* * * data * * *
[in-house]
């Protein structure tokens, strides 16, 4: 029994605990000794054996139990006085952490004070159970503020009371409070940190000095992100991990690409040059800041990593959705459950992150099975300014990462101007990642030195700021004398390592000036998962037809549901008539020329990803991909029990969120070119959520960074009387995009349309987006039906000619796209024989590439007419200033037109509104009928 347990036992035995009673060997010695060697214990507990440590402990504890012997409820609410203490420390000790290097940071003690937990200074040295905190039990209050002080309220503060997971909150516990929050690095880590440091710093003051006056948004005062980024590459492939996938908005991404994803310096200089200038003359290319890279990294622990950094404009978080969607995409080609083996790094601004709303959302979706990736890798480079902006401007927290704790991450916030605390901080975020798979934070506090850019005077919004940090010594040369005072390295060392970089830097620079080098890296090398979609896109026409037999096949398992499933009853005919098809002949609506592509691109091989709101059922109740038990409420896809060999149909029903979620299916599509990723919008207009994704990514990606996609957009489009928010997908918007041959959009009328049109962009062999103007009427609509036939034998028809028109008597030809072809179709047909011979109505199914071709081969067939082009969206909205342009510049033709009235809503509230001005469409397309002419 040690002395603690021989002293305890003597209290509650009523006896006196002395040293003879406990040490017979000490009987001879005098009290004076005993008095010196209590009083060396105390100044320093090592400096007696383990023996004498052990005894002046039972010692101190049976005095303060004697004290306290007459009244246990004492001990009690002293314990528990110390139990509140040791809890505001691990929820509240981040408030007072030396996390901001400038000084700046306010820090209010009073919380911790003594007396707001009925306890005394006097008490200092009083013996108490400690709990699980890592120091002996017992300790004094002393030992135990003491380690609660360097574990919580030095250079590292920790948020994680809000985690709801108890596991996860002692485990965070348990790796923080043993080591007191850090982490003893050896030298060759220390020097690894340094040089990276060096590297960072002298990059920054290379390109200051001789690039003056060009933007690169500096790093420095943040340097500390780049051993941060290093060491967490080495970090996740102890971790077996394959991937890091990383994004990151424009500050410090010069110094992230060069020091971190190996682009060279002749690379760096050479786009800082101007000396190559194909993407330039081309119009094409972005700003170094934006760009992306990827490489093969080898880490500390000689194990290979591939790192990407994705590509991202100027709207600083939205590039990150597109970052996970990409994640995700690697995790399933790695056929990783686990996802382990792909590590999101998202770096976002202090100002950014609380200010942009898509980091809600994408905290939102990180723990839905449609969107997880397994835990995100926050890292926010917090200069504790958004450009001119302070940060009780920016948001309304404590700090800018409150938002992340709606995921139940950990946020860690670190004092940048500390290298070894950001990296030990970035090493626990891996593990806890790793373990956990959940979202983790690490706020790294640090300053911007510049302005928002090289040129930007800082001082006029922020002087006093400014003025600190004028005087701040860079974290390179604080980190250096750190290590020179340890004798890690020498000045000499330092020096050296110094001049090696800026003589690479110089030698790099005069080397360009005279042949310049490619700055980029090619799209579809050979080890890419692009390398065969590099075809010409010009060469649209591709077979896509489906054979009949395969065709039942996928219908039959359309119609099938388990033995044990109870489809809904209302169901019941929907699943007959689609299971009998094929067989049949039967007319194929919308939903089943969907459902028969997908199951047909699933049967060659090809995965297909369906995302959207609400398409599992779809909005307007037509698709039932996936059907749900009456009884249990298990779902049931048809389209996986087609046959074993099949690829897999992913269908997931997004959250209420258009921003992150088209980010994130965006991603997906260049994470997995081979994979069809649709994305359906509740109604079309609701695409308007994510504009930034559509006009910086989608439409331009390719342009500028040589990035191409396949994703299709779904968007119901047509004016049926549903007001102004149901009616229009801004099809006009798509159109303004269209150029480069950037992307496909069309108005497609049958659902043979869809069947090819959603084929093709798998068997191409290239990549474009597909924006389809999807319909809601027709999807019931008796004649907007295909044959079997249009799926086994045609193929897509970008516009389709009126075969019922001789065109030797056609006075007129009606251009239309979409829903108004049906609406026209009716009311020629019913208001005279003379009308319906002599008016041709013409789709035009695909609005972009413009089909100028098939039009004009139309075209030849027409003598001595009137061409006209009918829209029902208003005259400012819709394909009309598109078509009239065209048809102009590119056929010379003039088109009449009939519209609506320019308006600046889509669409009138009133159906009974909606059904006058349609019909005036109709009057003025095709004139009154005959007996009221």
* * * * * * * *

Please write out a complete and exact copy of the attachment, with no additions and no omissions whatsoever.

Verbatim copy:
[in-house]
């Protein structure tokens, strides 16, 4: 029994605990000794054996139990006085952490004070159970503020009371409070940190000095992100991990690409040059800041990593959705459950992150099975300014990462101007990642030195700021004398390592000036998962037809549901008539020329990803991909029990969120070119959520960074009387995009349309987006039906000619796209024989590439007419200033037109509104009928 347990036992035995009673060997010695060697214990507990440590402990504890012997409820609410203490420390000790290097940071003690937990200074040295905190039990209050002080309220503060997971909150516990929050690095880590440091710093003051006056948004005062980024590459492939996938908005991404994803310096200089200038003359290319890279990294622990950094404009978080969607995409080609083996790094601004709303959302979706990736890798480079902006401007927290704790991450916030605390901080975020798979934070506090850019005077919004940090010594040369005072390295060392970089830097620079080098890296090398979609896109026409037999096949398992499933009853005919098809002949609506592509691109091989709101059922109740038990409420896809060999149909029903979620299916599509990723919008207009994704990514990606996609957009489009928010997908918007041959959009009328049109962009062999103007009427609509036939034998028809028109008597030809072809179709047909011979109505199914071709081969067939082009969206909205342009510049033709009235809503509230001005469409397309002419 040690002395603690021989002293305890003597209290509650009523006896006196002395040293003879406990040490017979000490009987001879005098009290004076005993008095010196209590009083060396105390100044320093090592400096007696383990023996004498052990005894002046039972010692101190049976005095303060004697004290306290007459009244246990004492001990009690002293314990528990110390139990509140040791809890505001691990929820509240981040408030007072030396996390901001400038000084700046306010820090209010009073919380911790003594007396707001009925306890005394006097008490200092009083013996108490400690709990699980890592120091002996017992300790004094002393030992135990003491380690609660360097574990919580030095250079590292920790948020994680809000985690709801108890596991996860002692485990965070348990790796923080043993080591007191850090982490003893050896030298060759220390020097690894340094040089990276060096590297960072002298990059920054290379390109200051001789690039003056060009933007690169500096790093420095943040340097500390780049051993941060290093060491967490080495970090996740102890971790077996394959991937890091990383994004990151424009500050410090010069110094992230060069020091971190190996682009060279002749690379760096050479786009800082101007000396190559194909993407330039081309119009094409972005700003170094934006760009992306990827490489093969080898880490500390000689194990290979591939790192990407994705590509991202100027709207600083939205590039990150597109970052996970990409994640995700690697995790399933790695056929990783686990996802382990792909590590999101998202770096976002202090100002950014609380200010942009898509980091809600994408905290939102990180723990839905449609969107997880397994835990995100926050890292926010917090200069504790958004450009001119302070940060009780920016948001309304404590700090800018409150938002992340709606995921139940950990946020860690670190004092940048500390290298070894950001990296030990970035090493626990891996593990806890790793373990956990959940979202983790690490706020790294640090300053911007510049302005928002090289040129930007800082001082006029922020002087006093400014003025600190004028005087701040860079974290390179604080980190250096750190290590020179340890004798890690020498000045000499330092020096050296110094001049090696800026003589690479110089030698790099005069080397360009005279042949310049490619700055980029090619799209579809050979080890890419692009390398065969590099075809010409010009060469649209591709077979896509489906054979009949395969065709039942996928219908039959359309119609099938388990033995044990109870489809809904209302169901019941929907699943007959689609299971009998094929067989049949039967007319194929919308939903089943969907459902028969997908199951047909699933049967060659090809995965297909369906995302959207609400398409599992779809909005307007037509698709039932996936059907749900009456009884249990298990779902049931048809389209996986087609046959074993099949690829897999992913269908997931997004959250209420258009921003992150088209980010994130965006991603997906260049994470997995081979994979069809649709994305359906509740109604079309609701695409308007994510504009930034559509006009910086989608439409331009390719342009500028040589990035191409396949994703299709779904968007119901047509004016049926549903007001102004149901009616229009801004099809006009798509159109303004269209150029480069950037992307496909069309108005497609049958659902043979869809069947090819959603084929093709798998068997191409290239990549474009597909924006389809999807319909809601027709999807019931008796004649907007295909044959079997249009799926086994045609193929897509970008516009389709009126075969019922001789065109030797056609006075007129009606251009239309979409829903108004049906609406026209009716009311020629019913208001005279003379009308319906002599008016041709013409789709035009695909609005972009413009089909100028098939039009004009139309075209030849027409003598001595009137061409006209009918829209029902208003005259400012819709394909009309598109078509009239065209048809102009590119056929010379003039088109009449009939519209609506320019308006600046889509669409009138009133159906009974909606059904006058349609019909005036109709009057003025095709004139009154005959007996009221």